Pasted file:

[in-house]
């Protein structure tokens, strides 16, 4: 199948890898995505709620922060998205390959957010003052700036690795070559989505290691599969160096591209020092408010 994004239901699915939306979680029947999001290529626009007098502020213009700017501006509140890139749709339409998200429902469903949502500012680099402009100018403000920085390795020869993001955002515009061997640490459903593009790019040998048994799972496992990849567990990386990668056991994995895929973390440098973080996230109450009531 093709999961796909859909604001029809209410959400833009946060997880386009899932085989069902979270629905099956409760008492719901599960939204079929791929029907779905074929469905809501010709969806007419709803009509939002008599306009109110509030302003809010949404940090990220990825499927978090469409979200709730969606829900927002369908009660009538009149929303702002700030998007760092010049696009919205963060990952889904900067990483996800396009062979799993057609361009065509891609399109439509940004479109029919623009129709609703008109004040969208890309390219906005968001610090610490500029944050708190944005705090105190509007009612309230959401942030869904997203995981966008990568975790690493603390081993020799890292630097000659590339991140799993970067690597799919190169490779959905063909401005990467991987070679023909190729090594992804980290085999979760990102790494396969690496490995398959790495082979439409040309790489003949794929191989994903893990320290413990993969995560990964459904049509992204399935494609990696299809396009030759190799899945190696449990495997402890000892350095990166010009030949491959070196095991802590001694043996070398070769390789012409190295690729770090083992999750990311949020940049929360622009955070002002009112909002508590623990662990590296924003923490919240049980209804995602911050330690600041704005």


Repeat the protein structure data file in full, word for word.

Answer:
[in-house]
């Protein structure tokens, strides 16, 4: 199948890898995505709620922060998205390959957010003052700036690795070559989505290691599969160096591209020092408010 994004239901699915939306979680029947999001290529626009007098502020213009700017501006509140890139749709339409998200429902469903949502500012680099402009100018403000920085390795020869993001955002515009061997640490459903593009790019040998048994799972496992990849567990990386990668056991994995895929973390440098973080996230109450009531 093709999961796909859909604001029809209410959400833009946060997880386009899932085989069902979270629905099956409760008492719901599960939204079929791929029907779905074929469905809501010709969806007419709803009509939002008599306009109110509030302003809010949404940090990220990825499927978090469409979200709730969606829900927002369908009660009538009149929303702002700030998007760092010049696009919205963060990952889904900067990483996800396009062979799993057609361009065509891609399109439509940004479109029919623009129709609703008109004040969208890309390219906005968001610090610490500029944050708190944005705090105190509007009612309230959401942030869904997203995981966008990568975790690493603390081993020799890292630097000659590339991140799993970067690597799919190169490779959905063909401005990467991987070679023909190729090594992804980290085999979760990102790494396969690496490995398959790495082979439409040309790489003949794929191989994903893990320290413990993969995560990964459904049509992204399935494609990696299809396009030759190799899945190696449990495997402890000892350095990166010009030949491959070196095991802590001694043996070398070769390789012409190295690729770090083992999750990311949020940049929360622009955070002002009112909002508590623990662990590296924003923490919240049980209804995602911050330690600041704005």